Who we love, who we forgive, and who we fight for tomorrow is never determined by our emotions and surface-level feelings today. The future is determined by the position of our heart towards those people.

This story is still being told because recognizing the position of my heart towards the people of my life is proving to be incredibly hard. The more I write, the more I’m pulling back the curtain to see the reality of what I’m living for. That’s a good thing.

Actually, it’s a great thing. It means there’s hope. Not just hope that what I’m saying is true, but hope that I’m saying and living by true things.

The only way to know what that truth is, however, is by going back. Even if the words of my adopted mother ring ceaselessly in my ears, if my confident lies are waiting just behind my lips, I do still need to go back. Back to my family. Back to all of my families. Back to my roots. Back to those selfish, lazy, failed people of my life that taught me what it meant to lie and what it meant to be a lie. Back to people I love, and people that I should love. Back to what it means to be human. Back to my fathers. Back to my Father. Back to love. Back to the beginning.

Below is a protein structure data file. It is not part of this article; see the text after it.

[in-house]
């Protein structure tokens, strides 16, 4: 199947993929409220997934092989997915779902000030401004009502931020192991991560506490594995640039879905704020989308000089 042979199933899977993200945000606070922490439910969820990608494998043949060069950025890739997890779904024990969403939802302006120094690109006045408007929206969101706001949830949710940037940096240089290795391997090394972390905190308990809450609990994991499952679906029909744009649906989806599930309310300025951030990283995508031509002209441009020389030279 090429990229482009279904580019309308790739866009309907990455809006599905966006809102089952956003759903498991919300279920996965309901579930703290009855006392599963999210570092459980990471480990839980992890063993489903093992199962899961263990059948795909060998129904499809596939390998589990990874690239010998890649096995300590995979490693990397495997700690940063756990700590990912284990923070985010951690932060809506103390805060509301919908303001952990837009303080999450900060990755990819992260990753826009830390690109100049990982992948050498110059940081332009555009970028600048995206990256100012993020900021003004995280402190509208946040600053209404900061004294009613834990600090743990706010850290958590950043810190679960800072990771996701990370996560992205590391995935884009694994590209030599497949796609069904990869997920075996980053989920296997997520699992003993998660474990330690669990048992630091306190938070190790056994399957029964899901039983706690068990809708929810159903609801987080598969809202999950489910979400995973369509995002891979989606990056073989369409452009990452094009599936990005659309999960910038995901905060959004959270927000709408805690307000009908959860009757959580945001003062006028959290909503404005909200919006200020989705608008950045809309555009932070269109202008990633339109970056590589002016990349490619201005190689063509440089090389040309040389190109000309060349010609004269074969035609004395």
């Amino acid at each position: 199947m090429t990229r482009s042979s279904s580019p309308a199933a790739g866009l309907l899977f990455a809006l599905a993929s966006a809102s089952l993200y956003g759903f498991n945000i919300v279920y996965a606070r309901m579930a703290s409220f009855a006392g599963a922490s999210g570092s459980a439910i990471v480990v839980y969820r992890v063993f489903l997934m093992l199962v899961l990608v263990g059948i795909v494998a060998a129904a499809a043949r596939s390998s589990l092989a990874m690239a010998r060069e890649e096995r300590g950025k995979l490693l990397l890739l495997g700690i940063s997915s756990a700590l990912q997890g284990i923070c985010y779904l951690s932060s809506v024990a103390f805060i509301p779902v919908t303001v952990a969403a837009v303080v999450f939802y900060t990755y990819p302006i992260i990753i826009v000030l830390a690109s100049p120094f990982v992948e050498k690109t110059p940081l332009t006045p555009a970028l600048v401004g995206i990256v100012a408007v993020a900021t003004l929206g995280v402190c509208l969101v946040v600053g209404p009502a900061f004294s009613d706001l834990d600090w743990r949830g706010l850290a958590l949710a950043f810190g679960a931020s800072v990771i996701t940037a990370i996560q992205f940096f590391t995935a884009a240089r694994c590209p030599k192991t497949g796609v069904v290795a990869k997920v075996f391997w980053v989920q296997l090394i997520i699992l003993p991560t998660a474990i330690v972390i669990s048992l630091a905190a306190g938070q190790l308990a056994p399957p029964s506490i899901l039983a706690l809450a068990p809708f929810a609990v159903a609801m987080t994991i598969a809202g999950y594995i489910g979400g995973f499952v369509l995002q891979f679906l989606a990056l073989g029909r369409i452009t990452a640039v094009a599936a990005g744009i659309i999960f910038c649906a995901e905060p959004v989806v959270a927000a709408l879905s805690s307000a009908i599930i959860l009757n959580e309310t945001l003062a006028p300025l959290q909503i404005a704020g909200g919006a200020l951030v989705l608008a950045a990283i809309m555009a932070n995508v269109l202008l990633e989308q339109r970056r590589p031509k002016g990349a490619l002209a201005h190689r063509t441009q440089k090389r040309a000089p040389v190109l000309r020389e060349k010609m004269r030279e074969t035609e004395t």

Now, let us begin.

Photo used with permission by Sam Javanrouh.

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The Myth Revisited

There’s something curious about meeting the man that put you and your siblings into “the system” so many years ago. That is, after 20 years you no longer think of him as a man. He’s this distant, stoic myth of a human that no longer seems personal or real. There’s no chance that this forgotten memory of a person was responsible for setting life into the long-form tumble that it has become. No chance that he was anything other than a scary story you used to tell yourself when you needed someone to blame for life’s curve-balls and pit-falls.

But when you step through the doorway of a restaurant and you see that man sitting at a table alone, and realize that for the last 20 years you’ve been living a fictionalized version of yourself, you begin to feel a little… curious.